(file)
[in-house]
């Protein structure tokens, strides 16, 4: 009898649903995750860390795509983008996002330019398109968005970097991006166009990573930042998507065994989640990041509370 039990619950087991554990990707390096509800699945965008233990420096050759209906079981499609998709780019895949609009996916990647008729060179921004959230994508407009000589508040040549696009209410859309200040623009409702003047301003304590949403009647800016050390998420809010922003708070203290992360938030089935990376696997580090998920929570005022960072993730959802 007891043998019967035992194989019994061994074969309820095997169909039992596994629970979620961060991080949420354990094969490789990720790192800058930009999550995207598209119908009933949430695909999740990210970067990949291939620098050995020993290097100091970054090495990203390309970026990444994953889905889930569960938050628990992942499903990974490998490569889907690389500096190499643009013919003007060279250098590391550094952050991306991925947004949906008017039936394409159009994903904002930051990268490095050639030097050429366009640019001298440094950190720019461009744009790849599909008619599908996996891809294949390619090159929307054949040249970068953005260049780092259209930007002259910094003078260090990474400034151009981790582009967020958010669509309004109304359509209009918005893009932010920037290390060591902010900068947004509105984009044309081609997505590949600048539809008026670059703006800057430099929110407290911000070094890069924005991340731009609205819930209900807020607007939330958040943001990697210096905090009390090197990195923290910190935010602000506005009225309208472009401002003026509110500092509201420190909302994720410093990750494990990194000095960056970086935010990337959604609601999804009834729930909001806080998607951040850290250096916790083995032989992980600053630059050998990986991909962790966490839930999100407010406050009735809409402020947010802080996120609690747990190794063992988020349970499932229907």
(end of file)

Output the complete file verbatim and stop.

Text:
[in-house]
């Protein structure tokens, strides 16, 4: 009898649903995750860390795509983008996002330019398109968005970097991006166009990573930042998507065994989640990041509370 039990619950087991554990990707390096509800699945965008233990420096050759209906079981499609998709780019895949609009996916990647008729060179921004959230994508407009000589508040040549696009209410859309200040623009409702003047301003304590949403009647800016050390998420809010922003708070203290992360938030089935990376696997580090998920929570005022960072993730959802 007891043998019967035992194989019994061994074969309820095997169909039992596994629970979620961060991080949420354990094969490789990720790192800058930009999550995207598209119908009933949430695909999740990210970067990949291939620098050995020993290097100091970054090495990203390309970026990444994953889905889930569960938050628990992942499903990974490998490569889907690389500096190499643009013919003007060279250098590391550094952050991306991925947004949906008017039936394409159009994903904002930051990268490095050639030097050429366009640019001298440094950190720019461009744009790849599909008619599908996996891809294949390619090159929307054949040249970068953005260049780092259209930007002259910094003078260090990474400034151009981790582009967020958010669509309004109304359509209009918005893009932010920037290390060591902010900068947004509105984009044309081609997505590949600048539809008026670059703006800057430099929110407290911000070094890069924005991340731009609205819930209900807020607007939330958040943001990697210096905090009390090197990195923290910190935010602000506005009225309208472009401002003026509110500092509201420190909302994720410093990750494990990194000095960056970086935010990337959604609601999804009834729930909001806080998607951040850290250096916790083995032989992980600053630059050998990986991909962790966490839930999100407010406050009735809409402020947010802080996120609690747990190794063992988020349970499932229907």